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Photo via Wikimedia Commons
Photo via Wikimedia Commons
Congresswoman Grace Meng wants answers as to why USCIS agents went to P.S. 58 in Maspeth.

UPDATED May 15, 9:30 a.m.

Staff members at P.S. 58 in Maspeth “did the right thing” by turning back an immigration official who showed up there last week looking for a fourth-grade student, Queens Borough President Melinda Katz said on Sunday.

According to WPIX-TV, the agent came to the School of Heroes located at the corner of Grand and 57th avenues on Thursday morning, May 11, and asked administrators about an unidentified fourth-grader at the location. Eric Phillips, a spokesperson for Mayor Bill de Blasio, said the school rebuffed the agent’s request.

But on Monday morning, May 15, a spokesperson for U.S. Citizenship and Immigration Services (USCIS) told NY1 that it had sent two representatives to P.S. 58 merely to verify the fourth-grader’s information for an “immigration benefit request.” The request was not in the student’s name, and USCIS maintained that its representatives did not ask to see the youngster.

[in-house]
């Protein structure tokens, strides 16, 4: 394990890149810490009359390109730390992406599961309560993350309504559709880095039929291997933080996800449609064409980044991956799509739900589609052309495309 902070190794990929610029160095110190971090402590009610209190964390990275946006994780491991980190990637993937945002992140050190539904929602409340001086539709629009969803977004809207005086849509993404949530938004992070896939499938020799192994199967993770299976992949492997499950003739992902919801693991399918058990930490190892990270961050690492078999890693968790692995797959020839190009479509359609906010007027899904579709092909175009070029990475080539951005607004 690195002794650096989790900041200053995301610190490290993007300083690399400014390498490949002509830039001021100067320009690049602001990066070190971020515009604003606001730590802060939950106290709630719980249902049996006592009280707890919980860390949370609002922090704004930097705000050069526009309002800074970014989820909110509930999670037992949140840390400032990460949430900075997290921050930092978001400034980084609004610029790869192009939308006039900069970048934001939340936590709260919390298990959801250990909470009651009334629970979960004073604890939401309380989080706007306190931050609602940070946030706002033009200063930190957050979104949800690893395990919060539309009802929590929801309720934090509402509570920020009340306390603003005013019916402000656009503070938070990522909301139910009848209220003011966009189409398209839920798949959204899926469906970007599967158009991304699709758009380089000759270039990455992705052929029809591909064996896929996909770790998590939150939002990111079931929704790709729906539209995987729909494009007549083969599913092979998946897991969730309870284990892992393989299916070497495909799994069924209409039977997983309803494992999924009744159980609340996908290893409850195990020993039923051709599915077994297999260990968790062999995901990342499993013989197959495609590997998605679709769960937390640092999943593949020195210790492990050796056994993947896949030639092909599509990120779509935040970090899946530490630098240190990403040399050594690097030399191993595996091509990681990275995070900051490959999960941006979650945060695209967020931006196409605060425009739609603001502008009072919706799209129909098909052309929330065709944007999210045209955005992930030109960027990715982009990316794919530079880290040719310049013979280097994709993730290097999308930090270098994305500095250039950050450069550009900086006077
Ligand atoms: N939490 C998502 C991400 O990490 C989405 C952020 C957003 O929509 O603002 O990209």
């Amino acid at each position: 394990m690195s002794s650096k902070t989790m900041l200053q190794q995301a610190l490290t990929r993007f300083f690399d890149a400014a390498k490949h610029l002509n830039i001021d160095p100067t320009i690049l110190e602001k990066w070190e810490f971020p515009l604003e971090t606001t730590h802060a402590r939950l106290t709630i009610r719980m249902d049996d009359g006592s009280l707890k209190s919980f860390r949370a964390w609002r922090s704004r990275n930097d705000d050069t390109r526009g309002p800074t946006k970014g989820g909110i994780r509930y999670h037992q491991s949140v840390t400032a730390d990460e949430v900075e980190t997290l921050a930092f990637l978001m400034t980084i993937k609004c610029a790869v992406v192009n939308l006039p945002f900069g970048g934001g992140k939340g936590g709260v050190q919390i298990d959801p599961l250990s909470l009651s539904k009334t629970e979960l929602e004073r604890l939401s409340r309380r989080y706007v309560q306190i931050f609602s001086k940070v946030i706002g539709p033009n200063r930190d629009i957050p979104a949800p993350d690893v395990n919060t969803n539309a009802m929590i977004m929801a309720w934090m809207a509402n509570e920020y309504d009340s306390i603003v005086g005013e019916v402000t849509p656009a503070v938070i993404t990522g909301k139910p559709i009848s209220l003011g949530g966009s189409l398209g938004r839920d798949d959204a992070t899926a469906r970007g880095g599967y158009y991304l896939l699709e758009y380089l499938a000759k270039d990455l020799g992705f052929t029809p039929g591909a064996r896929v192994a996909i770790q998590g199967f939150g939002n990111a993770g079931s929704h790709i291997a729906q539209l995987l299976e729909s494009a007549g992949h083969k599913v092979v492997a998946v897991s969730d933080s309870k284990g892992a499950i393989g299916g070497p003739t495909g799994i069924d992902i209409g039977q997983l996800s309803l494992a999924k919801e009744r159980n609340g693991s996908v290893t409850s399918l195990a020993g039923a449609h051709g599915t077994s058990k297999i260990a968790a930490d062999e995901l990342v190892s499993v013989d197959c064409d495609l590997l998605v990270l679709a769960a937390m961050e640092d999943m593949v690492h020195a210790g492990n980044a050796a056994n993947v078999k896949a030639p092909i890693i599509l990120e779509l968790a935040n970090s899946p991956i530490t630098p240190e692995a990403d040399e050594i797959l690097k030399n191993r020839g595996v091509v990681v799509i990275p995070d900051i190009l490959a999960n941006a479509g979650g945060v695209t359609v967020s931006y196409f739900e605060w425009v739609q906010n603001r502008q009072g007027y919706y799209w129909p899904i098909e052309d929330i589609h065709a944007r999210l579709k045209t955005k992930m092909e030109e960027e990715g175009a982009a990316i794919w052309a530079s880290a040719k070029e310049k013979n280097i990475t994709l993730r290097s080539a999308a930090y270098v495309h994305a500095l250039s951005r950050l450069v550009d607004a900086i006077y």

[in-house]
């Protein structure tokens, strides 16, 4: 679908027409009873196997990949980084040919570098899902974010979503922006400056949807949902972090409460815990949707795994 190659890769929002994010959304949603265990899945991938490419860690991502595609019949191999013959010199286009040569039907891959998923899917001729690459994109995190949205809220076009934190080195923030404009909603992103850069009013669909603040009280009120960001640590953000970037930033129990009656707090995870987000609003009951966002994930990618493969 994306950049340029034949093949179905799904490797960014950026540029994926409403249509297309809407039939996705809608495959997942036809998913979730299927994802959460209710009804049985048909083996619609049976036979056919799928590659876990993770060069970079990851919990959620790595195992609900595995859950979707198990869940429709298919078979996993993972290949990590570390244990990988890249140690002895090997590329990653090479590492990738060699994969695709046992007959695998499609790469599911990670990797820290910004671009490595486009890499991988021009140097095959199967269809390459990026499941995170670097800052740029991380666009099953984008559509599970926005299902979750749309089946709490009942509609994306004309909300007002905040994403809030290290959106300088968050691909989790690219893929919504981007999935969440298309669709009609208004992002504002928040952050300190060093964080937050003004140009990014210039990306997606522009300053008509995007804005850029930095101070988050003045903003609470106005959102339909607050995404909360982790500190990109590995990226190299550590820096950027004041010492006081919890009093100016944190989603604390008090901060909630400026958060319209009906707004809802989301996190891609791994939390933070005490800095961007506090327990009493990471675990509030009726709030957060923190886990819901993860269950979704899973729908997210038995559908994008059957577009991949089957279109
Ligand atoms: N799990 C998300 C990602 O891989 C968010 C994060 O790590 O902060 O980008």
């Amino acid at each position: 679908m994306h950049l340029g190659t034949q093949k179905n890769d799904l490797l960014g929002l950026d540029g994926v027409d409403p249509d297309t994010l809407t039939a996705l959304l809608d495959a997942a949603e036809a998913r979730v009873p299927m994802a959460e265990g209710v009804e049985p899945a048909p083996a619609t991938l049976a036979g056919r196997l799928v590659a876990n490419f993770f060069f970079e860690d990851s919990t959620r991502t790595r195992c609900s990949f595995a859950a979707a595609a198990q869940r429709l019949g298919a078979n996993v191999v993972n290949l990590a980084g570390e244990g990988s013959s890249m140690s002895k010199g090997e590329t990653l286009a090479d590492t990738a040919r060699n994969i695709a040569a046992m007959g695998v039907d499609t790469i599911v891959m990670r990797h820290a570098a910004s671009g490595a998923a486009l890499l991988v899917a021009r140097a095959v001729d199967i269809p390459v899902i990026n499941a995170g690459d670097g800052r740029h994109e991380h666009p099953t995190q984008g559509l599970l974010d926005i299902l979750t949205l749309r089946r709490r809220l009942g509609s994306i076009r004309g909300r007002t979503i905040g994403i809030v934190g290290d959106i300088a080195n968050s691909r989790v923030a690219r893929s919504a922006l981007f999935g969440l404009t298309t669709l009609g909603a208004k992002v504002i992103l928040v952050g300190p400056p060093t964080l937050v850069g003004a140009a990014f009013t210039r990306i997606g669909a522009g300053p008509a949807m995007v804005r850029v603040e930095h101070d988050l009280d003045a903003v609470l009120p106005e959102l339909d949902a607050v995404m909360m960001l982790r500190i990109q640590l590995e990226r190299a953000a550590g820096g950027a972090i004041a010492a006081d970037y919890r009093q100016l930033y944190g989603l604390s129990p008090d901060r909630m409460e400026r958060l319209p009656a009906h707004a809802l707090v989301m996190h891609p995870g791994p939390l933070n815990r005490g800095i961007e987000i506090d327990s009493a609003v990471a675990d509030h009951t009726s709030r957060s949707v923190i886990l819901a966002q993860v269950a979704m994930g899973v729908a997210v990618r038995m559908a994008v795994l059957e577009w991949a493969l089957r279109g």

Both Katz and Congresswoman Grace Meng have praised P.S. 58 officials for dismissing the ICE agent from school grounds. Earlier this year, ICE conducted raids in East Elmhurst that alarmed many immigration advocates in Queens; there was also a report of thieves posing as ICE agents in Woodside who threatened to deport individuals who didn’t pay them.

“P.S. 58 officials did the right thing by following proper protocols of the city administration, stopping the agents at the door and protecting their students. No parent should have to worry about any unauthorized persons or entities reaching their children while in school,” Katz said in a statement on May 14. “The city’s protocols help instill confidence throughout school communities and prevent widespread disruption and fear. Queens schools are to be off-limits to federal immigration agents.”

“This incident raises many questions and we will certainly be seeking answers in the coming days,” Meng added in her own statement on Sunday. “Our schools must be a safe and welcoming environment for all students, regardless of their immigration status or the status of their families.”

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